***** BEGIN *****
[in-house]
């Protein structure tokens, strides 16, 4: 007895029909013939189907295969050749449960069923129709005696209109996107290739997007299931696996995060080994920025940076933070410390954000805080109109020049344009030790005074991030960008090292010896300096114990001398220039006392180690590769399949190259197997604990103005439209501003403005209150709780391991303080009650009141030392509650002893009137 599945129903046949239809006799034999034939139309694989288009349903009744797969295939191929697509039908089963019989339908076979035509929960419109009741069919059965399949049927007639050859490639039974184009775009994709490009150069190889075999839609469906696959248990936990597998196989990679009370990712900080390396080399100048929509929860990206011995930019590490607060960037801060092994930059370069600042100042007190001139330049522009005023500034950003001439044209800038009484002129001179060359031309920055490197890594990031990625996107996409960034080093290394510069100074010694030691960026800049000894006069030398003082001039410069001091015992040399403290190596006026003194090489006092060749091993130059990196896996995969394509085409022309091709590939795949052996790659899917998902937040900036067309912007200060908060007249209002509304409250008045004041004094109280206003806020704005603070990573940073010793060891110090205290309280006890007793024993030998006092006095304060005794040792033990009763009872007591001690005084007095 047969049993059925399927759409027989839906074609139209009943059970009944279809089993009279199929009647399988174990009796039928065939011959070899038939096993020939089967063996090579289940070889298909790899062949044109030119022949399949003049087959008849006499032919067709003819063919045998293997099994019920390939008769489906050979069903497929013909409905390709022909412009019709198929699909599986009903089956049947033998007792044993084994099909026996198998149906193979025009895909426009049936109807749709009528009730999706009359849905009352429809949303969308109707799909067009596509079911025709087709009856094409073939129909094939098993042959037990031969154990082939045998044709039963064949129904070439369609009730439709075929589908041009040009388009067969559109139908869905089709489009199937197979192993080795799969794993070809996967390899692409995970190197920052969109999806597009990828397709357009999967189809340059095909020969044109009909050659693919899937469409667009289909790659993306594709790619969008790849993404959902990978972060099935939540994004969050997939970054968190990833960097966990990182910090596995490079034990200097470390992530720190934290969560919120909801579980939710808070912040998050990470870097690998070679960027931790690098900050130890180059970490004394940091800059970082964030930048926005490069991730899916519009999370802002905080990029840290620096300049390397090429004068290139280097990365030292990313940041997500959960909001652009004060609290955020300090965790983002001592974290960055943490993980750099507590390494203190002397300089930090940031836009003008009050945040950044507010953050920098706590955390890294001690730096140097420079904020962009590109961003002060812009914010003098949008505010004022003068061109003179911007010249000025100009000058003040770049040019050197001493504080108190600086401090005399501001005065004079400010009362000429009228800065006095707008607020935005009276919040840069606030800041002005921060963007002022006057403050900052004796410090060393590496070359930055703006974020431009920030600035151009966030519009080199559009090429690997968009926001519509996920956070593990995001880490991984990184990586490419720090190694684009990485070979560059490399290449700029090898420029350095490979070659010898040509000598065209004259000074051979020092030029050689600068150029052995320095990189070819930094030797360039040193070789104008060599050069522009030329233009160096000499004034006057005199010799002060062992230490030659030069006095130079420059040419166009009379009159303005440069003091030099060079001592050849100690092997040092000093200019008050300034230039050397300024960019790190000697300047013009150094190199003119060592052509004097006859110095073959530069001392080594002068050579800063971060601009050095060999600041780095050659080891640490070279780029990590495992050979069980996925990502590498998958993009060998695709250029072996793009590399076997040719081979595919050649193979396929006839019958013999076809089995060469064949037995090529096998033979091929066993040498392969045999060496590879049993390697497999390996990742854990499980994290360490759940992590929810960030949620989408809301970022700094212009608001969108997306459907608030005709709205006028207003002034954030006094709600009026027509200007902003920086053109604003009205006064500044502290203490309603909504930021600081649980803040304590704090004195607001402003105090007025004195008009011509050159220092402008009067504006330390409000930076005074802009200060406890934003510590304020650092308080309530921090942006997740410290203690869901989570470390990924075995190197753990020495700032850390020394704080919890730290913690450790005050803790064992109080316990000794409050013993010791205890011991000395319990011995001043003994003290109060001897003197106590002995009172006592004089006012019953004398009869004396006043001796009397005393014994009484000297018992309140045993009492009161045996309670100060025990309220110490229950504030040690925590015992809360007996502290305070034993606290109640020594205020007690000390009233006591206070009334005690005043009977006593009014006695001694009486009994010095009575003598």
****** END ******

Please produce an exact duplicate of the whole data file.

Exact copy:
[in-house]
């Protein structure tokens, strides 16, 4: 007895029909013939189907295969050749449960069923129709005696209109996107290739997007299931696996995060080994920025940076933070410390954000805080109109020049344009030790005074991030960008090292010896300096114990001398220039006392180690590769399949190259197997604990103005439209501003403005209150709780391991303080009650009141030392509650002893009137 599945129903046949239809006799034999034939139309694989288009349903009744797969295939191929697509039908089963019989339908076979035509929960419109009741069919059965399949049927007639050859490639039974184009775009994709490009150069190889075999839609469906696959248990936990597998196989990679009370990712900080390396080399100048929509929860990206011995930019590490607060960037801060092994930059370069600042100042007190001139330049522009005023500034950003001439044209800038009484002129001179060359031309920055490197890594990031990625996107996409960034080093290394510069100074010694030691960026800049000894006069030398003082001039410069001091015992040399403290190596006026003194090489006092060749091993130059990196896996995969394509085409022309091709590939795949052996790659899917998902937040900036067309912007200060908060007249209002509304409250008045004041004094109280206003806020704005603070990573940073010793060891110090205290309280006890007793024993030998006092006095304060005794040792033990009763009872007591001690005084007095 047969049993059925399927759409027989839906074609139209009943059970009944279809089993009279199929009647399988174990009796039928065939011959070899038939096993020939089967063996090579289940070889298909790899062949044109030119022949399949003049087959008849006499032919067709003819063919045998293997099994019920390939008769489906050979069903497929013909409905390709022909412009019709198929699909599986009903089956049947033998007792044993084994099909026996198998149906193979025009895909426009049936109807749709009528009730999706009359849905009352429809949303969308109707799909067009596509079911025709087709009856094409073939129909094939098993042959037990031969154990082939045998044709039963064949129904070439369609009730439709075929589908041009040009388009067969559109139908869905089709489009199937197979192993080795799969794993070809996967390899692409995970190197920052969109999806597009990828397709357009999967189809340059095909020969044109009909050659693919899937469409667009289909790659993306594709790619969008790849993404959902990978972060099935939540994004969050997939970054968190990833960097966990990182910090596995490079034990200097470390992530720190934290969560919120909801579980939710808070912040998050990470870097690998070679960027931790690098900050130890180059970490004394940091800059970082964030930048926005490069991730899916519009999370802002905080990029840290620096300049390397090429004068290139280097990365030292990313940041997500959960909001652009004060609290955020300090965790983002001592974290960055943490993980750099507590390494203190002397300089930090940031836009003008009050945040950044507010953050920098706590955390890294001690730096140097420079904020962009590109961003002060812009914010003098949008505010004022003068061109003179911007010249000025100009000058003040770049040019050197001493504080108190600086401090005399501001005065004079400010009362000429009228800065006095707008607020935005009276919040840069606030800041002005921060963007002022006057403050900052004796410090060393590496070359930055703006974020431009920030600035151009966030519009080199559009090429690997968009926001519509996920956070593990995001880490991984990184990586490419720090190694684009990485070979560059490399290449700029090898420029350095490979070659010898040509000598065209004259000074051979020092030029050689600068150029052995320095990189070819930094030797360039040193070789104008060599050069522009030329233009160096000499004034006057005199010799002060062992230490030659030069006095130079420059040419166009009379009159303005440069003091030099060079001592050849100690092997040092000093200019008050300034230039050397300024960019790190000697300047013009150094190199003119060592052509004097006859110095073959530069001392080594002068050579800063971060601009050095060999600041780095050659080891640490070279780029990590495992050979069980996925990502590498998958993009060998695709250029072996793009590399076997040719081979595919050649193979396929006839019958013999076809089995060469064949037995090529096998033979091929066993040498392969045999060496590879049993390697497999390996990742854990499980994290360490759940992590929810960030949620989408809301970022700094212009608001969108997306459907608030005709709205006028207003002034954030006094709600009026027509200007902003920086053109604003009205006064500044502290203490309603909504930021600081649980803040304590704090004195607001402003105090007025004195008009011509050159220092402008009067504006330390409000930076005074802009200060406890934003510590304020650092308080309530921090942006997740410290203690869901989570470390990924075995190197753990020495700032850390020394704080919890730290913690450790005050803790064992109080316990000794409050013993010791205890011991000395319990011995001043003994003290109060001897003197106590002995009172006592004089006012019953004398009869004396006043001796009397005393014994009484000297018992309140045993009492009161045996309670100060025990309220110490229950504030040690925590015992809360007996502290305070034993606290109640020594205020007690000390009233006591206070009334005690005043009977006593009014006695001694009486009994010095009575003598």